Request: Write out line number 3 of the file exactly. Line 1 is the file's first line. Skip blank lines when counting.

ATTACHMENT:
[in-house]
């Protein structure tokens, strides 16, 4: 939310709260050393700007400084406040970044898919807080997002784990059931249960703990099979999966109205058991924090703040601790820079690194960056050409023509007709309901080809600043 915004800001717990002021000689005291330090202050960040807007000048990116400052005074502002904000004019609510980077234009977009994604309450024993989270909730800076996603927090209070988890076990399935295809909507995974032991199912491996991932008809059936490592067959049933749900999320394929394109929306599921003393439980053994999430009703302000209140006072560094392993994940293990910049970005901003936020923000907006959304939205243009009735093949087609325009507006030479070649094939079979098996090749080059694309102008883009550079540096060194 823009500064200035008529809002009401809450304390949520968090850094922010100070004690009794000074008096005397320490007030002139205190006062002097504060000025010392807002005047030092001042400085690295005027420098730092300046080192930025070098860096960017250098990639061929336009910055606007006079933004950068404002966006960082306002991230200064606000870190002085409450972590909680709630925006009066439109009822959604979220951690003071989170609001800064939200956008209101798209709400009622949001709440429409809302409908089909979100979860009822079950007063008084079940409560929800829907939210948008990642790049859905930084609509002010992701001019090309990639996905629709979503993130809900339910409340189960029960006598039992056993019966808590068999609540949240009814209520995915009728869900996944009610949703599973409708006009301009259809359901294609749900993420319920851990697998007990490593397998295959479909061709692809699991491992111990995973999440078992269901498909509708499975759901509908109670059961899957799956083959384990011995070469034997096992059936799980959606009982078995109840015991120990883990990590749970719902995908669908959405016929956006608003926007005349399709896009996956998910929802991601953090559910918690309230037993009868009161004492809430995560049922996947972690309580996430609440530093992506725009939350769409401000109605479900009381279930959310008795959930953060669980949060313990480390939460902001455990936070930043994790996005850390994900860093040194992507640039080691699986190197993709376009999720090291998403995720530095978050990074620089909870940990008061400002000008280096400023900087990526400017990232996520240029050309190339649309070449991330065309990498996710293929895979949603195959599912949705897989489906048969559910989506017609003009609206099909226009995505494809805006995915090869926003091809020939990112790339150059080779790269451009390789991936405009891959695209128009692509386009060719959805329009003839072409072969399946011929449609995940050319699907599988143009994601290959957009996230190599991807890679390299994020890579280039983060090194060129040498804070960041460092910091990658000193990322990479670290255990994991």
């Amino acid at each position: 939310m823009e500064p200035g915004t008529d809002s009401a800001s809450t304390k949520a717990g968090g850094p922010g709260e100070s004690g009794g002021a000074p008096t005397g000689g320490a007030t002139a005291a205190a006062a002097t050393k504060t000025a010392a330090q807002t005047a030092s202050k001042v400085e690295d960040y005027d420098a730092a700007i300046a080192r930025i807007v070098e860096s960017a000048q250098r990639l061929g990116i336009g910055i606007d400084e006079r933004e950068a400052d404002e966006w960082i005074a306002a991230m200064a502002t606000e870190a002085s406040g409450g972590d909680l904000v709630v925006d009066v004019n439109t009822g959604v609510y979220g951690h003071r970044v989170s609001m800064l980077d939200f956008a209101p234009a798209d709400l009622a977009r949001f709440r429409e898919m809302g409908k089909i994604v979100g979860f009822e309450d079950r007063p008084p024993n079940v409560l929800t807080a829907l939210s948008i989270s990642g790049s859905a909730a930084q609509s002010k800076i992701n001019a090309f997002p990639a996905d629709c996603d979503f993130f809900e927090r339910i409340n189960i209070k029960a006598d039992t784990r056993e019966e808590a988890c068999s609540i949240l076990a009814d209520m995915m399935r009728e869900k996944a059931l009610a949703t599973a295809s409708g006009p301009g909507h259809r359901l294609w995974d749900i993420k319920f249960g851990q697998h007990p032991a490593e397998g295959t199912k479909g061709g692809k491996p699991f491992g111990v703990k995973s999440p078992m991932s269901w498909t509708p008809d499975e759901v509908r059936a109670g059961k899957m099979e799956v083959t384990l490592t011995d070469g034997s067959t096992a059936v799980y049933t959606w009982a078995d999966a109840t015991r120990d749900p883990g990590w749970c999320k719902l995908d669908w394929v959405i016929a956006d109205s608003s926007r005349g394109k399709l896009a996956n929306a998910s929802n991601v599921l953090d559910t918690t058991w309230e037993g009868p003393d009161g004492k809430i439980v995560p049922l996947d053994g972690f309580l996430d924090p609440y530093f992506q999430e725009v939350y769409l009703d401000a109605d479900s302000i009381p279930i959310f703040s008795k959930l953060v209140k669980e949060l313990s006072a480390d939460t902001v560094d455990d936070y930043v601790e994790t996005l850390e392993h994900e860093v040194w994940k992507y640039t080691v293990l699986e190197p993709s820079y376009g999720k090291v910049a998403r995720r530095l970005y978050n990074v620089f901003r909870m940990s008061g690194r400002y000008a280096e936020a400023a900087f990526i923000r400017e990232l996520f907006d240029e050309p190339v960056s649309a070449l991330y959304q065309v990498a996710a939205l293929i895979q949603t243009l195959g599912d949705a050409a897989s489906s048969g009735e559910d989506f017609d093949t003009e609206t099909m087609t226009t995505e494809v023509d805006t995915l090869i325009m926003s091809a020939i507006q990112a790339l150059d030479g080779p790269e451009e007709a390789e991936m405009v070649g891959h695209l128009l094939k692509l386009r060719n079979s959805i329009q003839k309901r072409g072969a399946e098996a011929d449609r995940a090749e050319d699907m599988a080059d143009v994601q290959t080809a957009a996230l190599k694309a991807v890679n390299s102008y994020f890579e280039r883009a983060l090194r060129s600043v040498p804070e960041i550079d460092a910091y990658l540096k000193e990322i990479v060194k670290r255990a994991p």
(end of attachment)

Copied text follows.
């Amino acid at each position: 939310m823009e500064p200035g915004t008529d809002s009401a800001s809450t304390k949520a717990g968090g850094p922010g709260e100070s004690g009794g002021a000074p008096t005397g000689g320490a007030t002139a005291a205190a006062a002097t050393k504060t000025a010392a330090q807002t005047a030092s202050k001042v400085e690295d960040y005027d420098a730092a700007i300046a080192r930025i807007v070098e860096s960017a000048q250098r990639l061929g990116i336009g910055i606007d400084e006079r933004e950068a400052d404002e966006w960082i005074a306002a991230m200064a502002t606000e870190a002085s406040g409450g972590d909680l904000v709630v925006d009066v004019n439109t009822g959604v609510y979220g951690h003071r970044v989170s609001m800064l980077d939200f956008a209101p234009a798209d709400l009622a977009r949001f709440r429409e898919m809302g409908k089909i994604v979100g979860f009822e309450d079950r007063p008084p024993n079940v409560l929800t807080a829907l939210s948008i989270s990642g790049s859905a909730a930084q609509s002010k800076i992701n001019a090309f997002p990639a996905d629709c996603d979503f993130f809900e927090r339910i409340n189960i209070k029960a006598d039992t784990r056993e019966e808590a988890c068999s609540i949240l076990a009814d209520m995915m399935r009728e869900k996944a059931l009610a949703t599973a295809s409708g006009p301009g909507h259809r359901l294609w995974d749900i993420k319920f249960g851990q697998h007990p032991a490593e397998g295959t199912k479909g061709g692809k491996p699991f491992g111990v703990k995973s999440p078992m991932s269901w498909t509708p008809d499975e759901v509908r059936a109670g059961k899957m099979e799956v083959t384990l490592t011995d070469g034997s067959t096992a059936v799980y049933t959606w009982a078995d999966a109840t015991r120990d749900p883990g990590w749970c999320k719902l995908d669908w394929v959405i016929a956006d109205s608003s926007r005349g394109k399709l896009a996956n929306a998910s929802n991601v599921l953090d559910t918690t058991w309230e037993g009868p003393d009161g004492k809430i439980v995560p049922l996947d053994g972690f309580l996430d924090p609440y530093f992506q999430e725009v939350y769409l009703d401000a109605d479900s302000i009381p279930i959310f703040s008795k959930l953060v209140k669980e949060l313990s006072a480390d939460t902001v560094d455990d936070y930043v601790e994790t996005l850390e392993h994900e860093v040194w994940k992507y640039t080691v293990l699986e190197p993709s820079y376009g999720k090291v910049a998403r995720r530095l970005y978050n990074v620089f901003r909870m940990s008061g690194r400002y000008a280096e936020a400023a900087f990526i923000r400017e990232l996520f907006d240029e050309p190339v960056s649309a070449l991330y959304q065309v990498a996710a939205l293929i895979q949603t243009l195959g599912d949705a050409a897989s489906s048969g009735e559910d989506f017609d093949t003009e609206t099909m087609t226009t995505e494809v023509d805006t995915l090869i325009m926003s091809a020939i507006q990112a790339l150059d030479g080779p790269e451009e007709a390789e991936m405009v070649g891959h695209l128009l094939k692509l386009r060719n079979s959805i329009q003839k309901r072409g072969a399946e098996a011929d449609r995940a090749e050319d699907m599988a080059d143009v994601q290959t080809a957009a996230l190599k694309a991807v890679n390299s102008y994020f890579e280039r883009a983060l090194r060129s600043v040498p804070e960041i550079d460092a910091y990658l540096k000193e990322i990479v060194k670290r255990a994991p």